# access to the directory.


; comment = Fred's Service

; path = /usr/somewhere/private

; valid users = fred

; public = no

; writable = yes

; printable = no

# a service which has a different directory for each machine that connects

# this allows you to tailor configurations to incoming machines. You could

# also use the %u option to tailor it by user name.

# The %m gets replaced with the machine name that is connecting.


; comment = PC Directories

; path = /usr/pc/%m

; public = no

; writable = yes

# A publicly accessible directory, read/write to all users. Note that all files

# created in the directory by users will be owned by the default user, so

# any user with access can delete any other user's files. Obviously this

# directory must be writable by the default user. Another user could of course

# be specified, in which case all files would be owned by that user instead.


; path = /usr/somewhere/else/public

; public = yes

; only guest = yes

; writable = yes

; printable = no

# The following two entries demonstrate how to share a directory so that two

# users can place files there that will be owned by the specific users. In this

# setup, the directory should be writable by both users and should have the

# sticky bit set on it to prevent abuse. Obviously this could be extended to

# as many users as required.


; comment = Mary's and Fred's stuff

; path = /usr/somewhere/shared

; valid users = mary fred

; public = no

; writable = yes

; printable = no

; create mask = 0765

ð Now we can configure the samba server. There are some important lines are given below from this file,

18 workgroup=WORKGROUP # windows workgroup

21 server string= Samba Server

28 host allow = 192.168.10

32 printer name= /etc/printcap

33 load printers=yes

189 [ home ] # all information of the user's home directory to share

304 [ myshare ] # you can give the permission of other directory to user

Now, you will start the samba server,

[root@localhost root]# service smb start

ð It will start the server.

[root@www root]# testparm /etc/samba/smb.conf

Load smb config files from /etc/samba/smb.conf

Processing section "[homes]"

Processing section "[printers]"

Loaded services file OK.


Press enter to see a dump of your service definitions

# Global parameters


workgroup = MYGROUP

server string = Samba Server

log file = /var/log/samba/%m.log

max log size = 50

socket options = TCP_NODELAY SO_RCVBUF=8192 SO_SNDBUF=8192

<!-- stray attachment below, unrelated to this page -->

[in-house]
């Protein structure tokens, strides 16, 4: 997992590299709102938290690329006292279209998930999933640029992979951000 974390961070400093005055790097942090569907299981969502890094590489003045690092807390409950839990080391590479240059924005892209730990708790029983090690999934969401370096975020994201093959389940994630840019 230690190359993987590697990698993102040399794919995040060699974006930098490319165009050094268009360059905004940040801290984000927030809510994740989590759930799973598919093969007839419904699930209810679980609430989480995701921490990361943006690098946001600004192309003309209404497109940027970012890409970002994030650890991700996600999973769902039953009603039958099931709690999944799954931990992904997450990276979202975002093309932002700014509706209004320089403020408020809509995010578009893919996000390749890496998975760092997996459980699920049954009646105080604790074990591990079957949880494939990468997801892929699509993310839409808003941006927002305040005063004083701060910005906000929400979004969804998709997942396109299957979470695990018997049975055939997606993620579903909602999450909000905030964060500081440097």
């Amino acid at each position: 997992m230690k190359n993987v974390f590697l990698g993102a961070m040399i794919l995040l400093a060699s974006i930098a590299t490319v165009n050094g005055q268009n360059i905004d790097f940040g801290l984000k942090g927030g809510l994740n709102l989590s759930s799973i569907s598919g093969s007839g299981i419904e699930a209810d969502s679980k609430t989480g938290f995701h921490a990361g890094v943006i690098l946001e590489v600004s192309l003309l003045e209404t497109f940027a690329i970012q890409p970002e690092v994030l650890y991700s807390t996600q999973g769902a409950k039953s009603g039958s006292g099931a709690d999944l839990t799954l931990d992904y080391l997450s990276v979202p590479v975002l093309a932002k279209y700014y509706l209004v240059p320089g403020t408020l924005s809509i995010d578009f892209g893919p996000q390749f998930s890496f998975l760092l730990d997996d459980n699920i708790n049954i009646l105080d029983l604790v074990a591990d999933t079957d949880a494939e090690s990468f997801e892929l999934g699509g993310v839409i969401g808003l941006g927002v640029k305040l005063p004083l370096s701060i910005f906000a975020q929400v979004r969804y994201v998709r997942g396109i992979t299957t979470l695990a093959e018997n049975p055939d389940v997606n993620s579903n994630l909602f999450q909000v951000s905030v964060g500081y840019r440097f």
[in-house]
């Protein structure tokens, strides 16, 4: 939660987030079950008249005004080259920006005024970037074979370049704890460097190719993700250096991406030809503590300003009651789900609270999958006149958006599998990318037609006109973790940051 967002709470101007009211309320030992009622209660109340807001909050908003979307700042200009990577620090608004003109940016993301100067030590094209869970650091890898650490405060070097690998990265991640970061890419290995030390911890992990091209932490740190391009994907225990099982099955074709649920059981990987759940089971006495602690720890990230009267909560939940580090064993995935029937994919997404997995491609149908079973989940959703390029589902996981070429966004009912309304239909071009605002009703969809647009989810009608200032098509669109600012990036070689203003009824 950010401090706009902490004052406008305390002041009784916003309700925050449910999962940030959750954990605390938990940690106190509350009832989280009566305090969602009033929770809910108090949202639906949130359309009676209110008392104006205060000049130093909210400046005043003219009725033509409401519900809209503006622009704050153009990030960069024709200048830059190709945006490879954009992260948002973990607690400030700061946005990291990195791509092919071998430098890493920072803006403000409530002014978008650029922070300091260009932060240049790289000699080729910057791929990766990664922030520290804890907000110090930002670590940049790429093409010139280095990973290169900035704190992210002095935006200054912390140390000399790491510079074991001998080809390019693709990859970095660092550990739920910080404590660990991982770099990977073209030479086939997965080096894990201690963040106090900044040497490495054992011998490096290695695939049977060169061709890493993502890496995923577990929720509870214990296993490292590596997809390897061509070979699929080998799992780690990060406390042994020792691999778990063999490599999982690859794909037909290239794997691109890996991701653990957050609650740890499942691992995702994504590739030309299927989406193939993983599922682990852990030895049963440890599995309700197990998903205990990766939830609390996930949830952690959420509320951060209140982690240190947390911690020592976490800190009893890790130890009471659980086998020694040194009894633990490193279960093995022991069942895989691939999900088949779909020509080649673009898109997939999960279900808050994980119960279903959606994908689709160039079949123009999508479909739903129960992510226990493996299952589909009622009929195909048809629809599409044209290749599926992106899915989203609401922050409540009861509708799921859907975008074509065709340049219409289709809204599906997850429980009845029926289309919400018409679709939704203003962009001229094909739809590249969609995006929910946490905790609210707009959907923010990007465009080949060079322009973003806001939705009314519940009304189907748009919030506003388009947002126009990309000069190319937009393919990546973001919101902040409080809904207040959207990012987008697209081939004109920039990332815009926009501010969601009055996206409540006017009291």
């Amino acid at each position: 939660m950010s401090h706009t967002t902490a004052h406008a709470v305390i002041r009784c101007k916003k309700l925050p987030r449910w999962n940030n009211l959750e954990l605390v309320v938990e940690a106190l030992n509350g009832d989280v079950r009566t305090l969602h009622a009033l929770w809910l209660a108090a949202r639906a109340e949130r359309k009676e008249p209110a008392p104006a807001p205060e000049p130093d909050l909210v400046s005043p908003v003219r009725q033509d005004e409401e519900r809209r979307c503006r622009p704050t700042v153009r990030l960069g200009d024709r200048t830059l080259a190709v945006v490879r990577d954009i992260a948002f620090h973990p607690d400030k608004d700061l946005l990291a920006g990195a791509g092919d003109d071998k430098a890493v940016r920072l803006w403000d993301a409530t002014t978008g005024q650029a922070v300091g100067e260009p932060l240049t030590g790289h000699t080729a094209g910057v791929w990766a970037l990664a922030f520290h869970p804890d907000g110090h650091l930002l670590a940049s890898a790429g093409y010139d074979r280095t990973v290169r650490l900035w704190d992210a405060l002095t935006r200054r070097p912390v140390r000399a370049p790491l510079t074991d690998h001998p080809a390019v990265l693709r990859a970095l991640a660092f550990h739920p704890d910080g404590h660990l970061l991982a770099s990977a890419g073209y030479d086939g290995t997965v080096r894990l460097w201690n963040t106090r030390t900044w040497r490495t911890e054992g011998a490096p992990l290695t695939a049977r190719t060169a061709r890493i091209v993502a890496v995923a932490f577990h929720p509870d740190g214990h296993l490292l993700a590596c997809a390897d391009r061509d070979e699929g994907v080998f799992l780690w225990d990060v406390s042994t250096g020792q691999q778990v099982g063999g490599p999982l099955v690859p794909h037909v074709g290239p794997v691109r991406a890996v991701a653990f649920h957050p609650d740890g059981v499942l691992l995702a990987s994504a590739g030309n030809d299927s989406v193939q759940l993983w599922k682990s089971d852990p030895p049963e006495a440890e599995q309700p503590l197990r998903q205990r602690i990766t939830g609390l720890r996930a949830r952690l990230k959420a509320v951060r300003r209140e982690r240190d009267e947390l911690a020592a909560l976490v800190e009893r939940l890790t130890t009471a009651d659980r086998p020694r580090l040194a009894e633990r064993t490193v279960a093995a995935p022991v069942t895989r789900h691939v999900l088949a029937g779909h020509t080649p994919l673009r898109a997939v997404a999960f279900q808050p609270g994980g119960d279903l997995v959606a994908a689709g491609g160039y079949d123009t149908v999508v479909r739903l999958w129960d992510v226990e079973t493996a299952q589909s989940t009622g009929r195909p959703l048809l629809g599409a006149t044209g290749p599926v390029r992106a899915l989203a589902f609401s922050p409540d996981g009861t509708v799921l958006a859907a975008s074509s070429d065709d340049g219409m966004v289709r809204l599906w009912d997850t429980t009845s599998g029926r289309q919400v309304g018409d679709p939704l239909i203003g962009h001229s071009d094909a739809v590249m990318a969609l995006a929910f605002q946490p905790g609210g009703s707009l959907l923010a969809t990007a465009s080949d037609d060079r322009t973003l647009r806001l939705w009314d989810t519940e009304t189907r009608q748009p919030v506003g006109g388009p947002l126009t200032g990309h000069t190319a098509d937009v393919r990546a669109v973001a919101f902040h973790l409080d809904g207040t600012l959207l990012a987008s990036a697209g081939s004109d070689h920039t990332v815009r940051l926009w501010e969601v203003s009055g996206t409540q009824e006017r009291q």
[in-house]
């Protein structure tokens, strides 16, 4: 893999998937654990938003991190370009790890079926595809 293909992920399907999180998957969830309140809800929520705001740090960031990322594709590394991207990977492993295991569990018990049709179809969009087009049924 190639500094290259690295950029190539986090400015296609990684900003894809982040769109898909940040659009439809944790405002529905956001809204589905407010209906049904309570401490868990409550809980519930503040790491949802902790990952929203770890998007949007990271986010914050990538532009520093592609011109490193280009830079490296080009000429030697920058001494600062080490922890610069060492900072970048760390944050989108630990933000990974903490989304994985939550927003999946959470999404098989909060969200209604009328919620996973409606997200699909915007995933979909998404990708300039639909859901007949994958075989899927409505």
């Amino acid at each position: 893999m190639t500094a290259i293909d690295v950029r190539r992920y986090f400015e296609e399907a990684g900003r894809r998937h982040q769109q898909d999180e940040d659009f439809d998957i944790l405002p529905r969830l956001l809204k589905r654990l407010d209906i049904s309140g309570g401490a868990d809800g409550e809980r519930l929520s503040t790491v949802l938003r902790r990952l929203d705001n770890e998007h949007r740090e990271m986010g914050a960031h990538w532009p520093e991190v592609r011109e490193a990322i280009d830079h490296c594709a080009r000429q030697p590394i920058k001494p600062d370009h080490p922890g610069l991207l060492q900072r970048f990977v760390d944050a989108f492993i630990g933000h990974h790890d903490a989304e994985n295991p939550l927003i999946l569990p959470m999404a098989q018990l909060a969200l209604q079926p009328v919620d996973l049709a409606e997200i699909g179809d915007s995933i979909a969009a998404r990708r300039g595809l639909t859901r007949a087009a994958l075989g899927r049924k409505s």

printcap name = /etc/printcap

dns proxy = No

idmap uid = 16777216-33554431

idmap gid = 16777216-33554431


comment = Home Directories

read only = No

browseable = No


comment = All Printers

path = /var/spool/samba

printable = Yes

browseable = No

ð It will test the smb.conf file and give all the information which are given in the file.

[root@localhost root]# smbadduser <>:<>

ð It will create samba server's user who can use the samba server. And the user must be create before in the linux system and next you should give the windows user name. Ex.

[root@localhost root]# smbadduser root:administrator

[root@localhost root]# smbpasswd

ð To give the samba user's password. The password is stored in the file called "smbpasswd".

[root@localhost root]# vi /etc/samba/smbpasswd

ð In the file there are many fields to store the information, as name, passwd etc.

[root@localhost root]# smbclient -L <>

ð Show all the information as which directory are share. User etc from the Samba server.

[root@localhost root]# smbclient -L <> -U <>


[root@www root]# smbclient -L -U sumon


Domain=[WWW] OS=[Unix] Server=[Samba 3.0.3-5]

Sharename Type Comment

--------- ---- -------

web Disk Html Project

IPC$ IPC IPC Service (Samba Server)

ADMIN$ IPC IPC Service (Samba Server)

NewPrinter Printer NewPrinter

sumon Disk Home Directories

Domain=[WWW] OS=[Unix] Server=[Samba 3.0.3-5]

Server Comment

--------- -------

Workgroup Master

--------- -------

ð Show the user information.

[root@localhost root]# smbclient -L <>

You can use also SWAT. This is in graphics mode. This is the better way to configure the samba server.

Before you can use SWAT. You need to change two files to enable it. The first file is "services". In this file we should be add a line as,

[root@localhost root]# vi /etc/services

Swat 901/tcp

And the second file is "inetd.conf". In this file, we will add a new line as

[root@localhost root]# vi /etc/inetd.conf

Swat stream tcp nowait.400 root /usr/sbin/swat swat

Now, restart the inetd service. And give the command as,

[root@localhost root]# service inetd restart

[root@localhost root]# killall -HUP inetd

Now open the "Netscape". And in the address box, type as